The aircraft 10 also includes an engine or power plant 36 mounted on the airframe 12. The power plant 36 produces high-pressure fluid, such as high-pressure gas, for powering the aircraft 10. Although the power plant 36 may produce other amounts of power without departing from the scope of the present invention, in one embodiment the power plant produces between about 700 pounds of thrust and about 900 pounds of thrust. Although the aircraft 10 may include other power plants 36 without departing from the scope of the present invention, in one embodiment the power plant is an F112 power plant, available from Williams International, of Walled Lake, Mich.

In addition, the aircraft 10 includes a rotor/wing assembly 38 rotatably mounted on the airframe 12 about a rotating axis “AR” for selective rotation with respect to the airframe. The rotor/wing assembly 38 includes a plurality of blades 40. Each blade 40 extends outward from a root 42 adjacent the airframe 12 to a tip 44 opposite the root. Each blade root 42 is connected to a central hub 46. Although each blade 40 may have other lengths measured between its root 42 and tip 44 without departing from the scope of the present invention, in one embodiment each blade has a length of between about 5 feet and about 7 feet. Each blade 40 includes an internal conduit 48 extending through the blade between an inlet 50 adjacent its root 42 and an outlet 52 downstream from the inlet. Although each blade 40 may have other maximum thicknesses ΔB without departing from the scope of the present invention, in one embodiment each blade has a thickness of between about 2 inches and about 6 inches.

The aircraft 10 further includes a ducting system 54 connecting the power plant 36 to an aft nozzle 56 of the aircraft for producing rearward thrust and to the blade inlets 50. During operation of the aircraft 10, exhaust delivered to the blade inlets 50 by the ducting system 54 is channeled through the internal conduits 48 to the blade outlets 52. Each blade outlet 52 is positioned in a trailing side 58 of the corresponding blade 40 so the high-pressure exhaust directed from the outlets propels the rotor/wing assembly 38 thereby producing thrust. Because the rotor/wing assembly 38 rotates in response to the exhaust being directed from its outlets 52, these aircraft 10 are often referred to as reaction-drive aircraft. When the rotor/wing assembly 38 is producing thrust, the fixed wings 20, 22 may be rotated to their vertical flight position V to minimally interfere with downwash from the rotor/wing assembly.

As shown in FIG. 2, the aircraft 10 includes a plurality of intermediate ducts 60. Each intermediate duct 60 has an upstream end 62 including a flange 64 extending outward therefrom and a downstream end 66 downstream from the upstream end. Although each intermediate duct 60 may have other maximum lengths ΔID without departing from the scope of the present invention, in one embodiment each intermediate duct has a maximum length of between about 5 inches and about 7 inches. Although each intermediate duct 60 may have other maximum inner diameters ΦID without departing from the scope of the present invention, in one embodiment each intermediate duct has a maximum inner diameter of between about 6 inches and about 8 inches. As shown in FIG. 3, the intermediate duct flange 64 is spaced from an inboard edge 68 of the intermediate duct 60 and the intermediate duct includes a longitudinal rib 70 positioned between the intermediate duct flange and the inboard edge.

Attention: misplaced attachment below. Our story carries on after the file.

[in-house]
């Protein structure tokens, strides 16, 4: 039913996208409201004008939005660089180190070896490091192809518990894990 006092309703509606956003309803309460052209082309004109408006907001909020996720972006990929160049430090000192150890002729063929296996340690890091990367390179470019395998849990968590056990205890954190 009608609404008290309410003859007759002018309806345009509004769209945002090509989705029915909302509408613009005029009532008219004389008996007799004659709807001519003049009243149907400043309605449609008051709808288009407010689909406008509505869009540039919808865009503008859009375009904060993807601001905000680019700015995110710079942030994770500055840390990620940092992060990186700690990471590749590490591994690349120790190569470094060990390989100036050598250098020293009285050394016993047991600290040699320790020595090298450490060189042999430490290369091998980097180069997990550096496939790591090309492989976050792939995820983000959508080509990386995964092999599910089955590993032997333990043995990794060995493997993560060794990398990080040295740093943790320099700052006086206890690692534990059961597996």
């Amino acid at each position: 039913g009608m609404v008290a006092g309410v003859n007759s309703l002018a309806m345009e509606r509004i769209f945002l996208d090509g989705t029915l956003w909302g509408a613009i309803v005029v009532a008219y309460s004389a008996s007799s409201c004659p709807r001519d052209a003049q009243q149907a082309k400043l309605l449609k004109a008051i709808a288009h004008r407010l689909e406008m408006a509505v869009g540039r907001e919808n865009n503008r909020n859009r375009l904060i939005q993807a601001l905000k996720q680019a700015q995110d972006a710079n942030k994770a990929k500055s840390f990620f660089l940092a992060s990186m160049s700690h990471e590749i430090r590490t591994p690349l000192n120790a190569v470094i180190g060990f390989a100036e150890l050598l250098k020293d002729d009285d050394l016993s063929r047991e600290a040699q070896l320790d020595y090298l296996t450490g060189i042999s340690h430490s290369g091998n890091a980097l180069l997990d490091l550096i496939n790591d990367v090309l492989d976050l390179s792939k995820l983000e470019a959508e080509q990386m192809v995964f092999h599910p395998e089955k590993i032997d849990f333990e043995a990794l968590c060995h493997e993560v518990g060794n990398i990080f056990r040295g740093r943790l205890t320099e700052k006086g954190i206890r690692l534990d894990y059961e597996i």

The downstream end 66 of the intermediate duct 60 is slidably and pivotally connected to the inlet 50 of a corresponding blade 40 of the rotor/wing assembly 38. For example, as shown in FIG. 2, the downstream end 66 of the intermediate duct 60 may be positioned inside the blade inlet 50 adjacent an inner surface 72 of the blade inlet so the inner surface of the blade inlet slides and pivots with respect to an outer surface 74 of the downstream end of the intermediate duct during operation of the rotor/wing assembly 38. The outer surface 74 of the downstream end 66 of the intermediate duct 60 is shaped and sized to maintain a sealed connection between the intermediate duct and the blade inlet 50 while allowing the downstream end to slide and pivot with respect to the inlet. Although the outer surface 74 of the downstream end 66 may have other shapes without departing from the scope of the present invention, in one embodiment the surface has a semi-toroidal shape, as shown in FIG. 2. In one embodiment, the outer surface 74 of the downstream end 66 of the intermediate duct 60 has a semi-spherical shape. The blade inlet 50 and intermediate duct 60 are made of strong materials that resist galling or grinding when they move against each other.

Although the intermediate duct 60 and blade inlet 50 may include other materials without departing from the scope of the present invention, in one embodiment the intermediate duct includes carbon and the blade inlet includes metal. In another embodiment, the intermediate duct 60 includes metal and the blade inlet 50 includes carbon. To reduce galling between the intermediate duct 60 and the blade inlet 50, the outer surface 74 of the downstream end 66 of the intermediate duct 60 and/or the inner surface 72 of the blade inlet may have a generally gall resistant coating (not shown in detail). For example, in one embodiment, the intermediate duct 60 and the blade inlet 50 are made of metal and at least one of the outer surface 74 of the downstream end 66 and the inner surface 72 of the blade inlet 50 are coated to reduce galling between them. In a particular embodiment, the intermediate duct 60 and the blade inlet 50 are made of metal, the outer surface 74 of the downstream end 66 of the intermediate duct is coated with carbon, and the inner surface 72 of the blade inlet is uncoated. In another particular embodiment, the intermediate ducts 60 and the blade inlet 50 are made of metal, the inner surface 72 of the blade inlet is coated with carbon, and the outer surface 74 of the downstream end 66 of the intermediate duct is uncoated.